Why Quarterly Progress Monitoring On IEPs Is So Important

What Is Progress Monitoring?

Progress monitoring is the systematic and frequent data collection and measurement of student progress against their IEP goals.

Monitoring student progress aims not only to assess whether or not learners have met benchmarks, but it is also used to determine which areas children may need extra practice in and identify the resources required to achieve academic achievement. 

Information gathered from progress monitoring can also help devise strategies to address student needs through additional instruction and intervention.

According to the Individuals with Disabilities Education Act (“IDEA”), school districts must perform progress monitoring specific to the goals indicated in the Individualized Education Programs (“IEPs”) for special education students.  

Despite this law, in the past the US Department of Education found that many school districts and public schools were not adequately monitoring the progress of students on their IEP goals. 

Typical areas of concern with IEP progress monitoring not meeting federal requirements include the following: 

  • Failure to develop or implement progress monitoring plans by IEP teams
  • Improper delegation of progress monitoring responsibilities
  • Not using appropriate measures or quantifiable IEP goals
  • Infrequent or inconsistent progress monitoring that fails to meet IDEA requirements or present meaningful data

Not having regular and adequate progress monitoring makes it challenging to know whether students are making headway in their special education programs.

Defining SMART goals and accessing baseline data is a good starting point to ensure accurate progress monitoring that adheres to federal requirements.

Setting Specific, Measurable, Attainable, Relevant, and Time-based (SMART) goals are crucial elements in the IEP, but it doesn’t end there. Student progress monitoring and should include the following:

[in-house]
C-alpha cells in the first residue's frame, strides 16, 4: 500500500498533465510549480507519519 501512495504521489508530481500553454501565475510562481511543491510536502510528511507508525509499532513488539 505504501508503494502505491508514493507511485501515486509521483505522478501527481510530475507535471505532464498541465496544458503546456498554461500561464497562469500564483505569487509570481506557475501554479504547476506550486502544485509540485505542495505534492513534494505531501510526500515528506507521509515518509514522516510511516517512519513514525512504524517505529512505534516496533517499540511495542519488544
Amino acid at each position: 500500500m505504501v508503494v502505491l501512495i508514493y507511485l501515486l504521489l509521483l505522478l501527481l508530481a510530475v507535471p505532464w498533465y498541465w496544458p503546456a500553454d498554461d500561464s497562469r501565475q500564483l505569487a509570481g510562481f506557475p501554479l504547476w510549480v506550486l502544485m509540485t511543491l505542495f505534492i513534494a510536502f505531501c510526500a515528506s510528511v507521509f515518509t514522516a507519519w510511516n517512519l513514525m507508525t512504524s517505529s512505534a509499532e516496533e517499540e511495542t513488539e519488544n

• What will be measured (e.g., ability to read)
  • How it will be measured (e.g., test scores in reading or teacher observation)
  • The student’s Present Level of current academic or functional level in the early implementation of the goal (e.g., ability to read 25 words per minute with no more than ten errors on 3 out of 5 pages)
  • The period that should measure the event or behavior (e.g., ability to read 25 words per minute with no more than ten errors on 3 out of 5 pages within the week)

What are Quarterly Progress Reports?

A quarterly progress report is a document created quarterly to monitor student achievement. It is a way to understand whether students in special education are making adequate progress.

For every progress report, there should be a section for:

  • Quarterly progress results
  • Quarterly learning goals
  • Quarterly learning targets 

The aforementioned should all link back to the annual goals.

Teachers must review and discuss their students’ quarterly progress with the child and parent to see where the learners need support and how the IEP team can help them achieve academic progress. 

Using progress monitoring tools will aid in this process. For instance, IEP teams could insert a graph displaying real data on the students progress toward their goal. Next-generation tools can even dynamically display trend lines and estimate the students projected mastery date.

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How to Collect Data on Progress Reports 

IDEA Sec. 300.320 (a) (3) states that an IEP should include a description of:

  1. How the child’s progress toward meeting the annual goals will be measured; and
  2. When periodic reports on the progress the child is making toward meeting the annual goals (such as through the use of quarterly or other periodic reports, concurrent with the issuance of report cards) will be provided

IDEA highlights that IEP data collection should reflect the level of student progress (or lack of progress) accompanied with insights on why the child’s progress has taken place or not. To obtain progress monitoring data, the IEP data collection should include the following steps:

  • Locating IEP goals
  • Inputting collected data
  • Noting student progress
  • Demonstrating measurable data progress

Locating IEP goals

IDEA specifies that the IEP should reflect how the child’s progress will be measured.

Defining Specific, Measurable, Attainable, Relevant, and Time-based (SMART) goals should be one of the first steps in IEP data collection. Locating these IEP goals should also be the springboard for progress monitoring. 

Starting with the IEP goals ensures that progress tracking is hinged on defined targets and benchmarks. It will also enable a systematic, quantitative, and objective reporting of the child’s progress in the form of concrete evidence.

Inputting collected data

When putting together collected data, it is vital to perform the following:

  • Assign a person who will collect the data frequently and systematically. It can be the special education teacher, general education teacher, and/or special education provider.